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On 12/13/2019 at 11:54 AM, Tea said:

Barraco is wise.

 

"Has playing this music so much and with everyone you have played with given you a larger picture of what IT is? Along with most deadheads, I would venture to guess that it is more than just music, or maybe it is just music at its finest. It's fun to speculate, only fifty or so years from its inception here, what the Grateful Dead is."

 

"The beauty and mystery of chemistry. Why do we fall in love with just certain people? When the chemistry is working, you feel like a flock of geese or birds or fish. All flying in the same direction yet like a double helix with all sorts of twists and turns.
The Dead has become a cultural phenomena above and beyond the music."

Hey, I know who asked that question! Rob's answer, eloquent and thought provoking. It is interesting to me, from what I gather from his answer, that to him, playing music with the band feels similar to how it feels to me on the dance floor, when it's really good and you are surrounded by other enthusiastic dancers, friends or strangers. The element of grace feels tangible and accessible ❤️

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I think it was Jerry who said it was ‘group music’  that they were trying to achieve. 

I read somewhere where Bobby describes that special moment when they successfully achieve what they were trying to get at, as basically ‘the music plays the band’. 

  It definitely requires the audience to achieve that point. 

  The draw for me is that every note matters. You have to listen to every note. Same song, different version, you gotta listen to every note. This is not background music. 

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I think the Grateful Dead Movie really does a great job of conveying many of the facets of the Grateful Dead concert experience, which was Jerry's goal with it. From the deadheads of all shapes and sizes, to the exasperated cop dealing with the "getting my space together" guy, to the shamelessly ogling food vendor, to the crew setting up the equipment, to the guys sweeping up at the end.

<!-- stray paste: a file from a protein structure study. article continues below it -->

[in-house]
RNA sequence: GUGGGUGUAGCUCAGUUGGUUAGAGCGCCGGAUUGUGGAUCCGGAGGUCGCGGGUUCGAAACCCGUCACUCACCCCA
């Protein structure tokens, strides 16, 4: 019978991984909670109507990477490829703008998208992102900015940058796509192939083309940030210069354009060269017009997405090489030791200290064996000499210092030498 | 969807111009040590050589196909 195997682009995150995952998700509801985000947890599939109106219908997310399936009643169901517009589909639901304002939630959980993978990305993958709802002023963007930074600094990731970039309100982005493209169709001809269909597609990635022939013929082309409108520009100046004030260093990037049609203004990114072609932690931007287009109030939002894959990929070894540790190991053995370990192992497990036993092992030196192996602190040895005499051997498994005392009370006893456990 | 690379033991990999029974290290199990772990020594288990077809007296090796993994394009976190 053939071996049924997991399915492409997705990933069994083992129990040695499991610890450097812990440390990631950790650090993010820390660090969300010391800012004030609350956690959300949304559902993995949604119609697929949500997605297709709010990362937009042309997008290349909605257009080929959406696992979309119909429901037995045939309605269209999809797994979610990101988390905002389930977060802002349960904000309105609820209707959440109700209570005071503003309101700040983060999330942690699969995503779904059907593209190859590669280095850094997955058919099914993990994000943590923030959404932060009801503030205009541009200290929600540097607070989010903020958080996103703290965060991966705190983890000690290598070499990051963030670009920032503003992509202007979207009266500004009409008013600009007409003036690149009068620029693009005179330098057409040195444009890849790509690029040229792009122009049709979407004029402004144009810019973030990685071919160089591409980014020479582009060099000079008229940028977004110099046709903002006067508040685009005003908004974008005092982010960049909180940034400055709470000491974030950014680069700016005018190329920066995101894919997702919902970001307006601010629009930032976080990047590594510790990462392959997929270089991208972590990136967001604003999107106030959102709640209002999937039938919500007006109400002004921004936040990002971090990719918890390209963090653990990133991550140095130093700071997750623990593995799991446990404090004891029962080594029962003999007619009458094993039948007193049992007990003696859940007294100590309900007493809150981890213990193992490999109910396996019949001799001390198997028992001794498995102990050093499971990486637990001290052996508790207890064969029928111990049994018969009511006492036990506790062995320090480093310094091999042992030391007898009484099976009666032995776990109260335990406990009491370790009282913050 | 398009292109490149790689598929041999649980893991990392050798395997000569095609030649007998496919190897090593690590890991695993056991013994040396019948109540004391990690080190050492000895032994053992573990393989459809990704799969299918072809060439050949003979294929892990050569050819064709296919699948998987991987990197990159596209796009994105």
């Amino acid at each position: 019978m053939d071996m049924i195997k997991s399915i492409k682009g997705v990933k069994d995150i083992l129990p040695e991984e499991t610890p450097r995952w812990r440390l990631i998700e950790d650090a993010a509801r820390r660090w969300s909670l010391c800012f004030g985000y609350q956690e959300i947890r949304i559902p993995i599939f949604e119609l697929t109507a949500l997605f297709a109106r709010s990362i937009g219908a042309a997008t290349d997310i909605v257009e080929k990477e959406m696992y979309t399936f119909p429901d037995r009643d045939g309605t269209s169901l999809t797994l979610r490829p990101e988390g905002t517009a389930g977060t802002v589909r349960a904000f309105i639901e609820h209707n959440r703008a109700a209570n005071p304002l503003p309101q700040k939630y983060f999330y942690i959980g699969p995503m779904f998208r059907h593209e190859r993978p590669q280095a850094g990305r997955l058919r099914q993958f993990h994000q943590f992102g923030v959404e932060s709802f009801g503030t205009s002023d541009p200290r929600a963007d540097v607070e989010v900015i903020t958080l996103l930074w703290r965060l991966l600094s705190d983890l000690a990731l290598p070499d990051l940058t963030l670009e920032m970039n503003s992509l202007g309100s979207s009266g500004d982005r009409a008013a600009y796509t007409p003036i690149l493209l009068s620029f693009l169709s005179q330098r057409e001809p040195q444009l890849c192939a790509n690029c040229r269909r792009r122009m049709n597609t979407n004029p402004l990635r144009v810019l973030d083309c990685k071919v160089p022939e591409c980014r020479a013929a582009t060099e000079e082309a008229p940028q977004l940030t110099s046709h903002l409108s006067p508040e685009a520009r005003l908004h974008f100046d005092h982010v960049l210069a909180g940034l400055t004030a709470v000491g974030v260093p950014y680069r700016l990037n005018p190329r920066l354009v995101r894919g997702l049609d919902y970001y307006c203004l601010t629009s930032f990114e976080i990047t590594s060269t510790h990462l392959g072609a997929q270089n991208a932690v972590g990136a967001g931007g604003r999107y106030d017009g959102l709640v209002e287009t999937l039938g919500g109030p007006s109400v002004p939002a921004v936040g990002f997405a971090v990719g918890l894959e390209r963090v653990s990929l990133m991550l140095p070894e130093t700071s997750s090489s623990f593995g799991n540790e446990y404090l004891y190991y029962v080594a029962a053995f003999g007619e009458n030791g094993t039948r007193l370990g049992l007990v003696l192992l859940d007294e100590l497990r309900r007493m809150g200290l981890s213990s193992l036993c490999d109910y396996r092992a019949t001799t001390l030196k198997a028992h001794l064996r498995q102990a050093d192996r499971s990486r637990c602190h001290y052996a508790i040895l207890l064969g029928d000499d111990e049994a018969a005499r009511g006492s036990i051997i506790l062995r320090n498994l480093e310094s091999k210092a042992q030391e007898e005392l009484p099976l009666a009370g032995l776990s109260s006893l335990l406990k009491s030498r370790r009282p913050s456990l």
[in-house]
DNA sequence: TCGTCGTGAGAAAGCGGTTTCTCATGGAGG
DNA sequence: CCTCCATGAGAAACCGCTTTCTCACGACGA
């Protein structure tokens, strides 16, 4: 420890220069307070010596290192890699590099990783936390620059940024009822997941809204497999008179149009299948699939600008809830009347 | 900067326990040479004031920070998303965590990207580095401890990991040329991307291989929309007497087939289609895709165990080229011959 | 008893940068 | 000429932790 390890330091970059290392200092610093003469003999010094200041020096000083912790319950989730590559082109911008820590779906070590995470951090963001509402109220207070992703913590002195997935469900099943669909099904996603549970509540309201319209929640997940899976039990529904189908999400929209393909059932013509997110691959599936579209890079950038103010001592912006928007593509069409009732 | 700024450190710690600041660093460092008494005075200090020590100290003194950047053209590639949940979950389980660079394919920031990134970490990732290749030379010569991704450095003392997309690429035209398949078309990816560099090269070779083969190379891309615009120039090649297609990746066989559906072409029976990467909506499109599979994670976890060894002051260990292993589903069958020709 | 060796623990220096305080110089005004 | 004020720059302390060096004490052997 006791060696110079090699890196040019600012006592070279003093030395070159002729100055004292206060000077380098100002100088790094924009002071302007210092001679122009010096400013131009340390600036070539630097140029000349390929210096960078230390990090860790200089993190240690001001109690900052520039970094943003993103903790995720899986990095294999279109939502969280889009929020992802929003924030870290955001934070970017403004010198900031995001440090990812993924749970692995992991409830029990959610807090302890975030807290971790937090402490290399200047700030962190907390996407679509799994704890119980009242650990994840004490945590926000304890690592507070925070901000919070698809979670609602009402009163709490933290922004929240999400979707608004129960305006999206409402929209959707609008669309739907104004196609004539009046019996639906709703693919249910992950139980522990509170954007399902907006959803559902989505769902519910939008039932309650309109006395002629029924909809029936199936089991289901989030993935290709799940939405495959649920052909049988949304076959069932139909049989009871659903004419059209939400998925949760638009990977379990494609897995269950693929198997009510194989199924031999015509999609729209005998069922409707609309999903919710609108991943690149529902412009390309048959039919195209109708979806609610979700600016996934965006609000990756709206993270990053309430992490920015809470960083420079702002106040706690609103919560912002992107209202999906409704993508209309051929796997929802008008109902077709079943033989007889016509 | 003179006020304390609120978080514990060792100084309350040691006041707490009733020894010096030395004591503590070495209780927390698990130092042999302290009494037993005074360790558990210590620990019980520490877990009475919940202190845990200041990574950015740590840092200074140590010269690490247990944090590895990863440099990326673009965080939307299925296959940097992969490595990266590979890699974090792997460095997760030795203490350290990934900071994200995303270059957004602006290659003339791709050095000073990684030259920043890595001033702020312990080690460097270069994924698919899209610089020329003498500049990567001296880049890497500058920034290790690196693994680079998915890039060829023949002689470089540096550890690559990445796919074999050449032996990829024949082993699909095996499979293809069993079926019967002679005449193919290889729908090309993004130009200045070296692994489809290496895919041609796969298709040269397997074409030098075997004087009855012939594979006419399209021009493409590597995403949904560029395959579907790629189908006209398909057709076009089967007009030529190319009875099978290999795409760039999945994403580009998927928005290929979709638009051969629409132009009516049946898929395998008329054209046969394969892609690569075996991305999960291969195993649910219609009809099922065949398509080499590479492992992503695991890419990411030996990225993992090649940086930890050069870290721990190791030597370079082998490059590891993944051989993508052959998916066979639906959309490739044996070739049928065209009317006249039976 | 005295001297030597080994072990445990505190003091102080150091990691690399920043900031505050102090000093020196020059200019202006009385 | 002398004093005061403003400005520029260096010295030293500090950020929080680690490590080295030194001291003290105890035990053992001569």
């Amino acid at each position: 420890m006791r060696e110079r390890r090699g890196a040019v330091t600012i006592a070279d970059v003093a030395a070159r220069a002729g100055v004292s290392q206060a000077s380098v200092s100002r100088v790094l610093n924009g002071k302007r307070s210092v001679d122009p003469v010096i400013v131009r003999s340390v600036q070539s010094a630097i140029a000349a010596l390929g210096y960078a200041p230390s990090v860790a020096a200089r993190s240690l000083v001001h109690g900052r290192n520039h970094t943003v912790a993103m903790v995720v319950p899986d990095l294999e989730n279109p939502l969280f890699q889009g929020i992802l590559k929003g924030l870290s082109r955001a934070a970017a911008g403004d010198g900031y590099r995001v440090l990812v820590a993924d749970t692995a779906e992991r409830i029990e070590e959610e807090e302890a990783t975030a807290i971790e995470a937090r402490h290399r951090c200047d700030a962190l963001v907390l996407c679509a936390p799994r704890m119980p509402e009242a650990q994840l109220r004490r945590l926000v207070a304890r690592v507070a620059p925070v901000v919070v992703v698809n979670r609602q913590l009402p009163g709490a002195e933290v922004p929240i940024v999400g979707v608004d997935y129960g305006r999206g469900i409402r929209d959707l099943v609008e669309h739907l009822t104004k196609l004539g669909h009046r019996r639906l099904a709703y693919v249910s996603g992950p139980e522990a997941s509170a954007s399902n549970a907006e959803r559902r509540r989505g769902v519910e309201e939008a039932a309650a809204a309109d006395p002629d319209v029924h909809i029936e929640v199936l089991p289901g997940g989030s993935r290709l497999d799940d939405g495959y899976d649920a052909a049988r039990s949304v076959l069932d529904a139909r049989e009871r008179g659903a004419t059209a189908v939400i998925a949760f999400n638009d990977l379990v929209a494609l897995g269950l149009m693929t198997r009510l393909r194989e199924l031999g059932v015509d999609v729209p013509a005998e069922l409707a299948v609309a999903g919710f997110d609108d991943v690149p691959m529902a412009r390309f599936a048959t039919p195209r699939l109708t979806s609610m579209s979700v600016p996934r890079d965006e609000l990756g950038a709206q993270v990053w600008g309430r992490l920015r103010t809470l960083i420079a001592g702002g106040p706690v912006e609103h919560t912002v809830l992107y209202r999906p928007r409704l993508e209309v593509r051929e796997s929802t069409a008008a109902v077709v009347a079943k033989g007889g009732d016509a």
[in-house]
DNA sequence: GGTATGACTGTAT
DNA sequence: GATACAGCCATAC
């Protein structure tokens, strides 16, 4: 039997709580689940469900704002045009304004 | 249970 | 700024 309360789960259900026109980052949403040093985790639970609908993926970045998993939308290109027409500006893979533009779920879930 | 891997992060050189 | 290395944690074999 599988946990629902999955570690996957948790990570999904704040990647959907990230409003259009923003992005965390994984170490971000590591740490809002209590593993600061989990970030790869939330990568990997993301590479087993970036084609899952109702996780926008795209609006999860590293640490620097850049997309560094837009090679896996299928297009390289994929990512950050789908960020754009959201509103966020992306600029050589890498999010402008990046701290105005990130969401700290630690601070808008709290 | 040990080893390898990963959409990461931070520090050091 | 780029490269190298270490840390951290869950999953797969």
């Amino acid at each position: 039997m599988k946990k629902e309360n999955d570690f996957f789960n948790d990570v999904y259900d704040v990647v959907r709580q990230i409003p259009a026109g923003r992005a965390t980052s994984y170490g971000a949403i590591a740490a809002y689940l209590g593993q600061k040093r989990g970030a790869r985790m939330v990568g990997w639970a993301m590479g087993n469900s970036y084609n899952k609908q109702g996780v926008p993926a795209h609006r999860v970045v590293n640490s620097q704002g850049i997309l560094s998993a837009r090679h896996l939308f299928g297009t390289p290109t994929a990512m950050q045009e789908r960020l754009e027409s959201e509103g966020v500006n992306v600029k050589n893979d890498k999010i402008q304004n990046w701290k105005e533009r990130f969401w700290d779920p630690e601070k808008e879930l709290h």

The last time I watched the movie, however, was the first time I noticed that Jerry could have been also trying to convey what it is like to be a member of the band. There is a point where the footage cuts to Phil, soaked with sweat, locked deep in the throes of a hot Playin' jam, with the band working their way toward the reprise.

 

The angle is sort of from behind the neck of his bass, which first gave me this idea that, maybe this is kind of how it would feel on stage. As they get to the repeating figure, which precedes the reprise, the footage cuts to Jerry, playing that repeating figure over and over, bringing the volume lower and lower, with him mouthing "shhh" to the band, masterfully bringing the dynamics down to a pin drop, and upon reaching the "turn around", bringing them back up, to full volume at the point of release, when the band slams back into the reprise.

 

I think Jerry was trying to let us know how it feels from the stage. Just something I noticed on my last viewing of the Movie, check it out next time you watch it 😃

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Thanks for that thoughtful analysis Hardpan. 

I try and rewatch the movie once every year or two and I always get something new out of it every time...

 

I still think it would be well worth if somehow a similarly approached documentary could be created trying to capture and convey the DSO experience. It's such a unique thing...

Quality footage on perspectives from both sides of the rail...all of the thought, intention, attention and care brought to this scene by those involved...

 

 

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40 minutes ago, Greg from Chestertown said:

I think I figured it out last night. Dead and Company is a Dark Star Orchestra tribute band. 

I love that Bobby is still Truckin.  Maybe only Willie Nelson and Wayne Newton have performed as much as Bob.  
 

I’m just thankful that DSO keeps up the pace.  I’ll bet I could dance in slow-motion but only if I have no choice.

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